We all want to live in a place where we feel safe, and in which we can take pride. We want the shops and services we need to be close at hand, with easy transport links to places we like to go to. And we want to provide a great place where we can all grow up, live our lives, grow old, and be healthy and successful in life.
Your Council plays an important role in the way your local neighbourhood looks and feels, providing many of the services which are part and parcel of our daily lives sweeping the streets, cutting the grass, emptying the bins and much more.
But strong neighbourhoods do not depend solely on the council. They are built on what people can do for themselves and for each other.
This paper begins a conversation about how the council and residents can work together to create decent neighbourhoods. As a first step it seeks to set out citywide standards that we think provide a basis for judging the quality of our neighbourhoods. The Decent Neighbourhood Standard is our guarantee that the council will play its part. But we understand that one size doesn't fit all and each neighbourhood is different with its own assets, priorities, aspirations and concerns.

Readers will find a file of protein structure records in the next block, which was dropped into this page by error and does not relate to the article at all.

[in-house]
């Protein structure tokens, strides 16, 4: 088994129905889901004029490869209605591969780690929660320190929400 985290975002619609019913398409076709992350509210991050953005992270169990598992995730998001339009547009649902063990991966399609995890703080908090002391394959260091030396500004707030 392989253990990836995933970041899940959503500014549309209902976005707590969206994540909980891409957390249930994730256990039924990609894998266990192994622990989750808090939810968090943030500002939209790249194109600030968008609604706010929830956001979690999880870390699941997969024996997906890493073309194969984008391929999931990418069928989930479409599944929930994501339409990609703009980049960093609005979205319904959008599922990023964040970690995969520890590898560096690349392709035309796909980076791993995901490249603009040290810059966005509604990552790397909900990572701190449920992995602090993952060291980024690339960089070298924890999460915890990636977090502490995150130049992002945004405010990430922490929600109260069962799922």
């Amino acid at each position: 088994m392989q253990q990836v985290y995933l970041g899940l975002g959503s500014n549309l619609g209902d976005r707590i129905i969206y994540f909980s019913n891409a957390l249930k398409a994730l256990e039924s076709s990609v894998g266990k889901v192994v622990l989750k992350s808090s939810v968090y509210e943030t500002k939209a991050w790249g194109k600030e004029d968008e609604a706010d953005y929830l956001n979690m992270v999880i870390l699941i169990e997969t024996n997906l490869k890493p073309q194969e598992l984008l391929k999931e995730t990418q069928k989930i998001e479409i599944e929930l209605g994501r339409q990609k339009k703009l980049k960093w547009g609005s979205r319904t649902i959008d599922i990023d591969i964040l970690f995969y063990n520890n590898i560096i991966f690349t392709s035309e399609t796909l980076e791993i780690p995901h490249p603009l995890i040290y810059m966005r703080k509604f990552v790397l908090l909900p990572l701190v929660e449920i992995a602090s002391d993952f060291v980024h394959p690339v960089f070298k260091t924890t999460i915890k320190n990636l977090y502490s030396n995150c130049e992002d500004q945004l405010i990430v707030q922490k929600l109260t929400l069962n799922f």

Councils, like all big organisations, are not always great at adapting their services to match these local aspirations. They need help from residents who know their area. Creating great places to live has to be a joint effort through:
- Making things happen putting council budgets and decision making as close as possible to local communities and deploying staff, machinery and other resources flexibly.
- Personal responsibility taking individual and neighbourly responsibility for keeping places clean and safe and looking after each other.
Community leadership listening to the views of residents and joining together to help shape and deliver their priorities.
- Decent Neighbourhood Standards matter because they draw a line in the sand.
They are not minimum standards, nor the least we have to do to ensure a basic quality of life. We should expect all our communities to be at least as good as the standards we have set out in this paper, and then go further. The council will do all it can to make sure that this is the case.
- Download the Decent Neighbourhood Standard Assessment by Ward (pdf, 256kb)
- Download the Decent Neighbourhood Standards paper (pdf, 641kb)
- Download the consultation feedback (April 2012) (pdf, 463Kb)
Residents who would like to make their views known should visit www.letstalknewcastle.co.uk and take part in an online survey.